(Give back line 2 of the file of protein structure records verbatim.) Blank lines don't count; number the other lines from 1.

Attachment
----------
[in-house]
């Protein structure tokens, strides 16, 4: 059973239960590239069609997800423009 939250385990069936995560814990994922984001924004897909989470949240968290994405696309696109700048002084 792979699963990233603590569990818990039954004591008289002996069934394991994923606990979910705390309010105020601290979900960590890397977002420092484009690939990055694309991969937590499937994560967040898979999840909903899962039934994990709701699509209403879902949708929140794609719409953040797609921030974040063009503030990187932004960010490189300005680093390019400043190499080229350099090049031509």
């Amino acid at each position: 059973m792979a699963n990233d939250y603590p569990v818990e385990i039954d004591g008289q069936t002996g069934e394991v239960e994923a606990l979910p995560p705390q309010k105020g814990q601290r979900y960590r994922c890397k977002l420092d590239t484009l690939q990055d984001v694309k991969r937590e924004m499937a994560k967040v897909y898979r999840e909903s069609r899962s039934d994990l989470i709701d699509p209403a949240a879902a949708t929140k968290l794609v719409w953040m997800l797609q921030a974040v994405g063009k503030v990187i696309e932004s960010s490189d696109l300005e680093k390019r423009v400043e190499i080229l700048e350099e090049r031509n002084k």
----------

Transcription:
């Protein structure tokens, strides 16, 4: 059973239960590239069609997800423009 939250385990069936995560814990994922984001924004897909989470949240968290994405696309696109700048002084 792979699963990233603590569990818990039954004591008289002996069934394991994923606990979910705390309010105020601290979900960590890397977002420092484009690939990055694309991969937590499937994560967040898979999840909903899962039934994990709701699509209403879902949708929140794609719409953040797609921030974040063009503030990187932004960010490189300005680093390019400043190499080229350099090049031509």